This Is How Long Batteries Last In An Active Bass

9v battery for active basses on white background

Active bass guitars generally provide more tonal options and a cleaner signal than passive ones. However, this comes at the cost of the bass needing one to two 9V batteries. So what does this mean for you as a bass player, and how long do batteries last in an active bass?

Depending on how often an active bass is plugged into an amplifier, batteries will generally last 6-12 months. Batteries can last significantly longer if the bass is only plugged in occasionally. The batteries will drain significantly faster if the bass is regularly left plugged into an amp when unplayed.

So while milage may vary, you will rarely need to change the battery in your bass more than twice a year.

The battery will however continue to be drained if your bass remains plugged into an amp, even if you turn it off. Thus, make a habit of avoiding this if you’re already not doing it, as it will greatly shorten the lifespan of the battery.

Let`s continue by taking a look at how you can tell when your battery is about to die. I`ll also show you how to change the battery, and how to save money by making use of its full capacity.

What happens when a bass battery dies?

When the battery in a bass is about to die, the sound of the bass will become faint in volume and produce a distorted tone. Once the battery dies the bass will not be able to produce sound through an amplifier.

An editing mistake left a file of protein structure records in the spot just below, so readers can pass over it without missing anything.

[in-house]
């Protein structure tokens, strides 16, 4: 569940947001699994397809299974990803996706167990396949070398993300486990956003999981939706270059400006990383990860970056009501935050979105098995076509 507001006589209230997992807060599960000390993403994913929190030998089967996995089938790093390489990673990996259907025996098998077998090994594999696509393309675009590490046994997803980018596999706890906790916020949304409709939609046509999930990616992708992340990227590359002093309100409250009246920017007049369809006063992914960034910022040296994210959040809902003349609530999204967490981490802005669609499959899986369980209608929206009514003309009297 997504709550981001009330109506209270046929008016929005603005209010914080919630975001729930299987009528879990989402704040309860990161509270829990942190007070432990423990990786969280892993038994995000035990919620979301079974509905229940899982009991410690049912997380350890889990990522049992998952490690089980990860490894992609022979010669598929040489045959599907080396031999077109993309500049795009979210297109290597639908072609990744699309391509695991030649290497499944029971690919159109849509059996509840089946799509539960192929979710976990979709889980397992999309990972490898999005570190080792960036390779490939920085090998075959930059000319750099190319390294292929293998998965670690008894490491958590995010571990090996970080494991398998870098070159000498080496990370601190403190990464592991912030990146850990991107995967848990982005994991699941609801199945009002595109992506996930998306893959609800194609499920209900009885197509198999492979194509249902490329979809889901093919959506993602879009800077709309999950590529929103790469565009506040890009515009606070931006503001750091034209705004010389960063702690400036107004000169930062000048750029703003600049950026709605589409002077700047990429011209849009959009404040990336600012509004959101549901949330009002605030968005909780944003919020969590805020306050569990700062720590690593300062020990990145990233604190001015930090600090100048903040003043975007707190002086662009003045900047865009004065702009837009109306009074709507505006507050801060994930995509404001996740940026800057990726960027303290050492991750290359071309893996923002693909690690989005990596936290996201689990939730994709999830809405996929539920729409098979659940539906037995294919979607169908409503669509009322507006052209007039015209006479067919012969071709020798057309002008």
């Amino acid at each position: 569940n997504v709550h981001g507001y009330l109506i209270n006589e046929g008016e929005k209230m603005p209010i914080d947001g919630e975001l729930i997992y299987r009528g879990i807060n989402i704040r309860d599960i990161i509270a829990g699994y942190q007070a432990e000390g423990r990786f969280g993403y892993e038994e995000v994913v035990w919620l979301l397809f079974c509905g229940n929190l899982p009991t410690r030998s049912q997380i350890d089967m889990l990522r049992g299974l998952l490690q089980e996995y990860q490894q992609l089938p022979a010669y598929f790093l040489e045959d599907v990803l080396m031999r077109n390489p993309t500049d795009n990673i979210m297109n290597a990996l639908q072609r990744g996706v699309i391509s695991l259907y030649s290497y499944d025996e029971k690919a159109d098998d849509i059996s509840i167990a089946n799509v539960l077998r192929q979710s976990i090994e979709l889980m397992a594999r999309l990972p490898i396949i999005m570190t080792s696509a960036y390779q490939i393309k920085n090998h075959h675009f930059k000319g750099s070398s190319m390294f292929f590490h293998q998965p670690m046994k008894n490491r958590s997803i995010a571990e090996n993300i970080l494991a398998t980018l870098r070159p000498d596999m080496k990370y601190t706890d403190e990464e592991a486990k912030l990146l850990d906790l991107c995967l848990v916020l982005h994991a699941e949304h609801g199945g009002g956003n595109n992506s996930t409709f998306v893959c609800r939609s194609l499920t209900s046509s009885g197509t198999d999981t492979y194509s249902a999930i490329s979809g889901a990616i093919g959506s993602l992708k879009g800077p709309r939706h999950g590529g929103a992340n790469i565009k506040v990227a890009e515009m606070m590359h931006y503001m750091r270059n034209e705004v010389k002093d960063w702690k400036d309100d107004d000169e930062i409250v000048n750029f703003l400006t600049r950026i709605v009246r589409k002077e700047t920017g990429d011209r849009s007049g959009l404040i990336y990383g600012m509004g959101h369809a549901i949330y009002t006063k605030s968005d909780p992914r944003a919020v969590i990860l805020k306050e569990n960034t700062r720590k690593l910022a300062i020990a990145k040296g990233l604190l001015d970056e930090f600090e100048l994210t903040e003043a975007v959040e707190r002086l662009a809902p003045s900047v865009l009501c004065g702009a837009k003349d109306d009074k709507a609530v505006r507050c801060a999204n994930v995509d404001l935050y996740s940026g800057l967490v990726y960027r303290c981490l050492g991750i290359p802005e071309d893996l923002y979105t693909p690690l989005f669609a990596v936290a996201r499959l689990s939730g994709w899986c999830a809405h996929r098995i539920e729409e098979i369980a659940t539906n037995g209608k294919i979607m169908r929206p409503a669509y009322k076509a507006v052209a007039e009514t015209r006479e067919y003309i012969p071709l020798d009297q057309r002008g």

If the battery on your bass is about to die, you will notice. The sound of it will be unpleasant, it will lose its lower frequencies, and be harder to hear.

If your bass is strictly active, this also means that it will soon not produce an amplified sound until the battery is replaced.

Some basses can however switch between active and passive mode. If your battery dies and you switch to passive mode, the bass can still be played through an amplifier.

You will not find this type of switch on all active basses, but they are common for some manufacturers such as Warwick and Lakland.

These switches can generally be located next to the tone knobs on your bass. On some basses, the switch is activated by pushing down the volume button, to make it pop up.

If you don`t find have an active-passive switch, this means that you simply have to switch the battery once it dies.

Note that rechargeable batteries will react slightly differently to dying. Instead of your sound getting distorted and starting to fade, it will disappear immediately. Therefore, it`s a best practice to avoid using rechargeable batteries during live shows.

voltmeter for testing battery lifespan

When should I replace my active pickup battery?

In general, the battery on your bass should be regularly checked on, and be replaced once it is almost depleted. It is also a best practice to switch out the battery with a new one before a live show if it is remotely close to being empty.

Switching the battery in time is part of maintaing your bass guitar. To do this, there are two different approaches you can take.

One is to switch them every 6-months or so to ensure that it doesn`t die on you. The second is to use a voltmeter to regularly keep an eye on the status of the battery, and only replace it when it is close to dying.